Unstoppable Force vs Immoveable Object

 

I love a good argument.tweet

Mind you, I would run away from a fight as fast as I could in real life. But, while I flee in haste when any type of confrontation arises, it’s a different story on Twitter.

This hit me when I was scrolling through my Twitter feed the other day. I had chosen to argue with a well-known controversial Australian political figure. He sided with Aussie Rugby start Israel Folau and argued that we must have legal protection so people like Izzy could safely tell every LGBT person that they’ll burn in hell forever without threat of reprisal (in his case his multi-million dollar contract being torn up).

I asked him if he would afford the same freedom of speech to a Muslim person who advocated jihad against Australian ‘infidels.’

His response to me: ‘You’re an idiot.’

I looked at his feed and saw that several hundred tweets had protested his false logic and I was so tempted to strike back with some smart, well-thought-out response.

But it was then that I realised that here was an immoveable object and our collective tweet-attack was like an unstoppable force.

He wouldn’t budge an inch.

We wouldn’t let up.

Stalemate.

So what good is Twitter anyway?

I concluded that Twitter is great to let off steam and offers a chance to find like-minded haters in the fight for right. But, as far as actual change goes, it is a rather ineffective and useless tool.

*  *  *  *  *

Contrast that with the work of David Fleischer of the Los Angeles LGBT Center whose work has been to change people’s minds regarding LGBT inclusion. His work method has exploded on to the scene since his appearance on the public radio broadcast This American Life.

He comes from a place of awareness that it is a very rare thing to change someone’s mind simply by a well-crafted argument or by logical thinking.

I recently listened to an interveiw he did with HumanizeMe’s Bart Campolo. Using the Californian Prop 8 referendum as an example, he demonstrated how all manner of logic and emotion was thrown at the people of the state to convince them that marriage equality was a proposition worthy of their ‘Yes’ vote.

The proposition failed.

He and his team went back to the drawing board.

In their work of evaluating what went wrong, they studied on their method of canvssing the general population and revisited electoral districts that had overwhelmingly voted against marriage equality–this time using a different strategy: one of connection. Rather than bombard the resident with facts and appeal to their sense of justice, the canvassers tried a different approach: having a comnversation with the person and drawing out from them their story, building trust, and then sharing their own story in such a way that it relates to that person’s own emotional connections and relationships.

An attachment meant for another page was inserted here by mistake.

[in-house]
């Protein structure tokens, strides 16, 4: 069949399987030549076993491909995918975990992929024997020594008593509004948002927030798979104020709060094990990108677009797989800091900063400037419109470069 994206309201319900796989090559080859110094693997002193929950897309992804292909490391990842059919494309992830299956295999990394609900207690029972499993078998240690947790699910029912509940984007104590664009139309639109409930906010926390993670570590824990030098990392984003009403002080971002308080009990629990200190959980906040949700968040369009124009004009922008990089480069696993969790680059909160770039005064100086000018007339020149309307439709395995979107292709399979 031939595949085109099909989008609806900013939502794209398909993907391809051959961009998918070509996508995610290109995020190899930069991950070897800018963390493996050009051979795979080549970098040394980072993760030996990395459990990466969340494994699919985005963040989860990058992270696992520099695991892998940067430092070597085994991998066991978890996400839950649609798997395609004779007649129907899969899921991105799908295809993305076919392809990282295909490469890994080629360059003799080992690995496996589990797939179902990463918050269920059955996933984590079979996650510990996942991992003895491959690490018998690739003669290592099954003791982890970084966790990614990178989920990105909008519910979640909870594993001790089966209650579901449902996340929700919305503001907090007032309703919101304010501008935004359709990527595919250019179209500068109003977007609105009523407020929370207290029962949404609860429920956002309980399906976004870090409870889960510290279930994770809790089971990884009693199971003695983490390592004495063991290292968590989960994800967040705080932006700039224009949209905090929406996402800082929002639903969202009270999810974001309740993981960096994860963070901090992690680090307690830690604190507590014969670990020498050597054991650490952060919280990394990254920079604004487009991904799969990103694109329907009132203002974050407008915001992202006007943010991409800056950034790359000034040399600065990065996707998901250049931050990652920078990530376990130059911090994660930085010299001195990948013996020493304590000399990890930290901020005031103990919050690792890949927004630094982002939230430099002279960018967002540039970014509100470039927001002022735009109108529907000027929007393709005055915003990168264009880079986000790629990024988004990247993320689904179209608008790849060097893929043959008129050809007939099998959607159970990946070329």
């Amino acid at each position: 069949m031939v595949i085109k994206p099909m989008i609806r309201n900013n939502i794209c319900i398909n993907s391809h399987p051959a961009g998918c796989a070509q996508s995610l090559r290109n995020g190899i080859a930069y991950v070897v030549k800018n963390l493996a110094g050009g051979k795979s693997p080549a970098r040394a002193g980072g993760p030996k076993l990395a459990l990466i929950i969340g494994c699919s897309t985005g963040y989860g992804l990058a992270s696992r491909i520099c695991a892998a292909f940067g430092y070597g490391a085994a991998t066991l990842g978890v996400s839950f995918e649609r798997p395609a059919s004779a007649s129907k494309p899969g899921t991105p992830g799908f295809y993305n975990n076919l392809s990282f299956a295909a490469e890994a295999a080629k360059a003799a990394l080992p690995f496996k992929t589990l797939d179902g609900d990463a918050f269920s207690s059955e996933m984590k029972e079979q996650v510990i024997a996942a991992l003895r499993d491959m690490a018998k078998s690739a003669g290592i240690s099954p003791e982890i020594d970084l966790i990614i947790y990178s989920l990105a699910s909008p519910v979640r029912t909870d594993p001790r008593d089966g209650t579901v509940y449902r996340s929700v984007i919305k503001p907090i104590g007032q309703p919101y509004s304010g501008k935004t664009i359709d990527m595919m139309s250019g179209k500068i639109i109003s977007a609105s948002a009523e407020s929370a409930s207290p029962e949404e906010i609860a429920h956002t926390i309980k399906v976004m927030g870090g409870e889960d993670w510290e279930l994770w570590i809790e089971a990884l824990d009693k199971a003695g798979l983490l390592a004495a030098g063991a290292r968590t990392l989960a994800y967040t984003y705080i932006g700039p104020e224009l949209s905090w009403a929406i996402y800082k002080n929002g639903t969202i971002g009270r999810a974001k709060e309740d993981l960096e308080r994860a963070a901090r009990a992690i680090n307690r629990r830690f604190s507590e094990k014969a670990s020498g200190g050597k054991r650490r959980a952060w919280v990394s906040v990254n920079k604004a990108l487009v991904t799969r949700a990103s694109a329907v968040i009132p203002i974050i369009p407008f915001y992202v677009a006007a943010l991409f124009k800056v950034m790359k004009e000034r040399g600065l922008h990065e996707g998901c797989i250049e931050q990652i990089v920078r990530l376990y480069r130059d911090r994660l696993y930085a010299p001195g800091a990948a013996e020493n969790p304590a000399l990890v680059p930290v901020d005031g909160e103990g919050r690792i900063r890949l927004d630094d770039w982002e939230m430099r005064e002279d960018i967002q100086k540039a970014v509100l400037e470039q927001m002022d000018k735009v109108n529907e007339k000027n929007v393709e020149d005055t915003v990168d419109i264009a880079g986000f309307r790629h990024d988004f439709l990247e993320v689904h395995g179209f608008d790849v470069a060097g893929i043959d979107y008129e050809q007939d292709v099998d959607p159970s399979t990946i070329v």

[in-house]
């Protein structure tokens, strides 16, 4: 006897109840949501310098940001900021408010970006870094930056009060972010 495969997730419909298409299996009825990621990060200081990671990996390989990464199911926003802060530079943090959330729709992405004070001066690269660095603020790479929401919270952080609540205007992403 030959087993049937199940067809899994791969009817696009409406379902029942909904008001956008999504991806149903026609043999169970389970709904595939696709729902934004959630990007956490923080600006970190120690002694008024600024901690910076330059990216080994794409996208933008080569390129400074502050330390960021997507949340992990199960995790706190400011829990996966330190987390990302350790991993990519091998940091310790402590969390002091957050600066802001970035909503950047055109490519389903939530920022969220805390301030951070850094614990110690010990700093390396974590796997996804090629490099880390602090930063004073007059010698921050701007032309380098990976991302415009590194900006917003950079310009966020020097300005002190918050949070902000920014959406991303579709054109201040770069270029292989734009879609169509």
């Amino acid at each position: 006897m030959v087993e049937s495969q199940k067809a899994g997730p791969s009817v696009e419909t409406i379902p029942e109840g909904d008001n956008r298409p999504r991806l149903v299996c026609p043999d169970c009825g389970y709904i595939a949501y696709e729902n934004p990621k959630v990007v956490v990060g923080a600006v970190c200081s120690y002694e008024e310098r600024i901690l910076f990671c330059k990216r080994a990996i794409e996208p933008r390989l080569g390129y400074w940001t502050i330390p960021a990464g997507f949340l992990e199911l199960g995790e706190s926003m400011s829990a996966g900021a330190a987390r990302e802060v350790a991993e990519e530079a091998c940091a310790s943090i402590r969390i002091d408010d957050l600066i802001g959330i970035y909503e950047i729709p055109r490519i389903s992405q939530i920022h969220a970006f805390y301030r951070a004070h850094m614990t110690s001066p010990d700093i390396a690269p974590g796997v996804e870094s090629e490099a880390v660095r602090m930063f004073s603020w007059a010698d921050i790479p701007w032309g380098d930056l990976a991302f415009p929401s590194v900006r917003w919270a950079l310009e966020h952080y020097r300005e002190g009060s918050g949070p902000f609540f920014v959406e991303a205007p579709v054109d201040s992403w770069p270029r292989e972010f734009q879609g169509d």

It worked.

Using the new technque, they were actually able to convince far more people that marriage equality was something worth considering based on the new relationship they had formed.

Essentially, Fleischer discovered that prejudice can be overcome with relationship built in a non-threatening way using conversation.

I have read accounts of the same thing working in conversatons between African-American folks and KKK members, between youth and the elderly, between Christians and Muslims, and between Israeli and Palestinian people.

What Israel Folau, Mark Latham, Lyle Shelton, Pauline Hanson and others like them must come to realise is that it’s only in the context of relationship and connection with others that trust can be built in such a way that people begin to understand you and your message. No bashing-over-the-head-with-a-Bible can build consensus in anywhere near the same way as a heartfelt, sincere comnversation that addresses underlying feelings, emotions and experience. Our stories are so different, but in them is a point of intersection where we can agree and connect and understand each other.

I’m all for dialogue. And yet I let my need to be right get in the way too many times. My first thought was to delete my Twitter account and start again. But when I had time to collect my thoughts, I realised that I don’t need to be part of that unstoppable force that expends its energy trying to shift that immovable object. I can back away from the comments section. I can refuse to scroll. I can, instead, ask sinecer questions about folks and their closely-guarded beliefes and, somehow, I may be able to make some small difference. Twitter is full of angry people. Maybe we need to become an unstoppable force of kindness that, as kindness often does, breaks down piece-by-piece seemingly-immovable objects.

Scriptural Marriage

What is it with the fixation Evangelicals in the U.S.A. (and, increasingly, here in Australia) have on standing against marriage equality?